Ace Combat 7: Skies Unknown review: Talk to me, Goose
Skies Unknown is the best the series has seen a long time.
Take it from a guy who has actually barrel rolled and loop-de-looped at 900 km/hr in an L39C "Albatross", Ace Combat 7: Skies Unknown with PSVR is the real deal. Sure, you're spared the chest-crushing Gs that can knock you unconscious, but the need to throw up is just as authentic. Your brain simply buys this simulation without question and you shall BECOME Lieutenant Pete "Maverick" Mitchell. For children of the 80s, that's a dream come true.
That said, let's manage your expectations and need for speed early on. AC7 pulls a Gran Turismo Sport with its PSVR content: you aren't able to play through the entirety of this campaign with Sony's futuristic bucket on your head. What is here is four or so hours of fun, plus you can turn and burn to your heart's content in a free flight VR option. Had Project Aces gone the extra air mile and made this game 100% VR-compatible, I'd be calling it a must-buy and a system-seller.
Though you'll miss the superior situational awareness PSVR affords, jumping into the vanilla campaign still provides its own thrills. You'll zip into the flight suit of a voiceless rookie/wunderkind named Trigger, who's a frontline responder when the "good-guy country" (Osea) is attacked by the neighbouring "bad-guy country" (Erusea). At this point, I should probably mention that the AC series is built upon a weird little parallel Earth. Almost all of the fighter jets in it are real-world models but the landscape you're dogfighting over is a weird mishmash of, well, non-Europe. Secondary warning: expect to be a little overwhelmed by 17 games' worth of political intrigue.
Initially, the plot is about as confusing as a Tomcat in a flat spin. From the get-go you're introduced to an NPC Osean mechanic who, despite being a non-combatant, gets mixed up in the opening invasion and is jailed for a simple, wrong-place-at-the-wrong-time joy flight. Though it takes a while for her story thread to weave into Trigger's fate, eventually you both fall in step after a scripted screw up. Your punishment is slightly worse than being made to fly cargo planes full of rubber dog shit out of Hong Kong.
This early development in the campaign sets the stage for the majority of your AC7 missions: flying for a penal squadron. Yes, it's as kooky as it sounds, this is Top Gun meets The Longest Yard.
In order to draw the Erusean airforce away from legit targets, you and your "con air" squadron are given a long enough leash to dogfight over a fake-as airfield. Though it often feels like an anime plot, I still found this yarn to be a satisfying 12-hour narrative on the whole, even though my favourite entries in the series are more down-to-earth ones like Ace Combat 4 and Ace Combat Zero. In the end, being a literal jailbird is just a cool concept.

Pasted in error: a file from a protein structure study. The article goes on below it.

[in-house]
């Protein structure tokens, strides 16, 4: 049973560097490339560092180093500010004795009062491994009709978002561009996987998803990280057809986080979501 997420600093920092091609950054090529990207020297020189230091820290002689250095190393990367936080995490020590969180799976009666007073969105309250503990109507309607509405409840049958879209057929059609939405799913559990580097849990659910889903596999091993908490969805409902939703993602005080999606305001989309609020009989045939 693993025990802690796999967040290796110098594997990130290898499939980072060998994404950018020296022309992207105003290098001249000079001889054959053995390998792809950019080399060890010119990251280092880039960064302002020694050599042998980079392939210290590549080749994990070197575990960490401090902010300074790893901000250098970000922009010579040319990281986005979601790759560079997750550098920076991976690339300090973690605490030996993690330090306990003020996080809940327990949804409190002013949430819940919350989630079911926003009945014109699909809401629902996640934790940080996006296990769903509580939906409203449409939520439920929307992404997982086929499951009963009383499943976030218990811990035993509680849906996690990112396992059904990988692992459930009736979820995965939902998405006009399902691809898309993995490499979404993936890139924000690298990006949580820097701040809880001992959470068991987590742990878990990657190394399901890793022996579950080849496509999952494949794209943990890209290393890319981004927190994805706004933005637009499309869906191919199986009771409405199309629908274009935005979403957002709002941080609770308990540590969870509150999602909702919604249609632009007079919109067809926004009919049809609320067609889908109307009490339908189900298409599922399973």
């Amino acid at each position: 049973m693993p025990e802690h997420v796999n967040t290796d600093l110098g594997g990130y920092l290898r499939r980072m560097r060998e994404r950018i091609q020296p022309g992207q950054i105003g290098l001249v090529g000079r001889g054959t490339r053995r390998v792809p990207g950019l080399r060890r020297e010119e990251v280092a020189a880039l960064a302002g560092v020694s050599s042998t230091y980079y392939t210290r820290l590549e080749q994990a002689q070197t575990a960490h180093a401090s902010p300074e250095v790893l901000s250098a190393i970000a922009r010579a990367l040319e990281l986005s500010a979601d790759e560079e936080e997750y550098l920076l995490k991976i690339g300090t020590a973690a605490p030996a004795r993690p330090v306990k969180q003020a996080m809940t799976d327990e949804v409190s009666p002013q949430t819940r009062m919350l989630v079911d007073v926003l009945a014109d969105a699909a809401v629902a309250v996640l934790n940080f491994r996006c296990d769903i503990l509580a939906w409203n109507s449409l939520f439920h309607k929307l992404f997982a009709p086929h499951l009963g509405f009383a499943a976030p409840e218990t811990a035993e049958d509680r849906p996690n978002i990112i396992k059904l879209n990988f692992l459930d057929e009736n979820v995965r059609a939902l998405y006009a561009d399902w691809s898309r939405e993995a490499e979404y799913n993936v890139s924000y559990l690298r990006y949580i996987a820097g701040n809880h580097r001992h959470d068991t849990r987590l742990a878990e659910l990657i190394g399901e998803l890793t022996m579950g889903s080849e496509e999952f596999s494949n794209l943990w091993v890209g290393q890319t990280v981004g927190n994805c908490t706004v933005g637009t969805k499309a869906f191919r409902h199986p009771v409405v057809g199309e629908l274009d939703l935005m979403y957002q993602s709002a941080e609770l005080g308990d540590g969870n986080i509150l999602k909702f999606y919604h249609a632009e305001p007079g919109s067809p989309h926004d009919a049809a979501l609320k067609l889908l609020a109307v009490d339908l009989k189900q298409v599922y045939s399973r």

What hasn't changed a great deal is the basic gameplay: as always, it's very much in the arcade camp, rather than simulation. Newcomers should know that any AC game can be boiled down to what I like to call a "HUD geometry war". You'll maneuver your circle over the squares (this being your targeting reticle and the enemy bounding box, respectively). Once that turns into a diamond (radar lock,) match the angle of your prey's trajectory of travel (using brakes, yaw controls or advanced post-stall maneuvers). Unleash some homing missiles and wait.
If you hand-eye calculated like some sort of Maverick mathemagician you'll then be rewarded with a sweet explosion, grats on your radio chatter and then it's time to seek out another victim. Rinse, repeat on every other enemy plane, use chaff or acrobatics to escape the odd incoming missile and that's your game in a nutshell.
While this sounds kinda simple on paper, in practice it can become a super addictive gameplay loop. Project Aces also routinely mixes dogfights up with boss battle moments and other twists I won't spoil here. Some variation is definitely there, I just found myself wanting more surprises and less wave-based battles of attrition. Your main reasons to replay, or S-rank these missions, will be to get access to unlockable paint jobs and (very finite) special weapons, plus you can earn credits to unlock slotable, performance-enhancing parts and cooler rides.
Graphically, AC7 is certainly pretty but doesn't push the Unreal 4 engine to stratospheric new heights. The fighter jet models are so finely crafted and the ground detail that whizzes past, be it verdant forest, farmland or urban areas, is remarkably 3D and bristling with minute attention to detail. I also loved the effect of condensation forming as you fly through the volumetric weather, be it thunderstorms, fog or sandstorms. The subtle drop-off you get in the audio when these elements envelop you? That's the cherry on top. The downside to this: too much cloud flight ices your wings and hampers your maneuverability.
Once the campaign and VR sections are done, the more competitive among you can dig into two PvP modes: Team Deathmatch and Battle Royal. The latter is pretty self-explanatory stuff, it's 8v8 pilots blowing one another up across five stages. Battle Royal is the same excursion, minus the teams, with re-spawning enabled. This is pretty vanilla stuff that gave me moderate amusement while showing few technical hiccups. Some more evolution would have been appreciated here (as it stands, we've actually gone backwards: unlike AC6, empty player slots are no longer filled with AI).
When it came time to eject from Ace Combat 7, I hit the silk quite pleased with my joy flight. Project Aces has successfully pulled this franchise out of the catastrophic nosedive that was 2011's Ace Combat: Assault Horizon. All that said, while my need for speed was sated, this game could have soared to much greater heights with full VR integration and a more evolved MP offering.
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